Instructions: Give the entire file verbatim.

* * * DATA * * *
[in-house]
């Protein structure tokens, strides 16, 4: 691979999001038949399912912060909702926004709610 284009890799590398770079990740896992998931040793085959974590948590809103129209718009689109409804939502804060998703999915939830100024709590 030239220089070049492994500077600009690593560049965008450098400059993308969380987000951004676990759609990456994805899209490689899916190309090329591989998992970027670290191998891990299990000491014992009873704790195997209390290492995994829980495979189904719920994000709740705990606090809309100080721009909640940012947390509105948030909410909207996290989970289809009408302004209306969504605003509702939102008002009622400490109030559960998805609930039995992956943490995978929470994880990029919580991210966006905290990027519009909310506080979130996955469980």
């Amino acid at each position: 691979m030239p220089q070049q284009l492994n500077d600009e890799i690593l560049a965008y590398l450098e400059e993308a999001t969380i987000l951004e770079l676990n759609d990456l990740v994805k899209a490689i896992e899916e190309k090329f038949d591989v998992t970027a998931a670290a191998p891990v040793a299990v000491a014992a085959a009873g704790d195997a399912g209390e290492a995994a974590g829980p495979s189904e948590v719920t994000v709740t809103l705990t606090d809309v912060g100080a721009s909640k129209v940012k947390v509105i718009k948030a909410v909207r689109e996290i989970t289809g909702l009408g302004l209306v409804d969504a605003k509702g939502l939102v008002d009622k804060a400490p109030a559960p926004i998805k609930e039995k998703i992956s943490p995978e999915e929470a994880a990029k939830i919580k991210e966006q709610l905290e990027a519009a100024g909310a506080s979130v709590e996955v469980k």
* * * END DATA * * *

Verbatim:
[in-house]
């Protein structure tokens, strides 16, 4: 691979999001038949399912912060909702926004709610 284009890799590398770079990740896992998931040793085959974590948590809103129209718009689109409804939502804060998703999915939830100024709590 030239220089070049492994500077600009690593560049965008450098400059993308969380987000951004676990759609990456994805899209490689899916190309090329591989998992970027670290191998891990299990000491014992009873704790195997209390290492995994829980495979189904719920994000709740705990606090809309100080721009909640940012947390509105948030909410909207996290989970289809009408302004209306969504605003509702939102008002009622400490109030559960998805609930039995992956943490995978929470994880990029919580991210966006905290990027519009909310506080979130996955469980």
């Amino acid at each position: 691979m030239p220089q070049q284009l492994n500077d600009e890799i690593l560049a965008y590398l450098e400059e993308a999001t969380i987000l951004e770079l676990n759609d990456l990740v994805k899209a490689i896992e899916e190309k090329f038949d591989v998992t970027a998931a670290a191998p891990v040793a299990v000491a014992a085959a009873g704790d195997a399912g209390e290492a995994a974590g829980p495979s189904e948590v719920t994000v709740t809103l705990t606090d809309v912060g100080a721009s909640k129209v940012k947390v509105i718009k948030a909410v909207r689109e996290i989970t289809g909702l009408g302004l209306v409804d969504a605003k509702g939502l939102v008002d009622k804060a400490p109030a559960p926004i998805k609930e039995k998703i992956s943490p995978e999915e929470a994880a990029k939830i919580k991210e966006q709610l905290e990027a519009a100024g909310a506080s979130v709590e996955v469980k």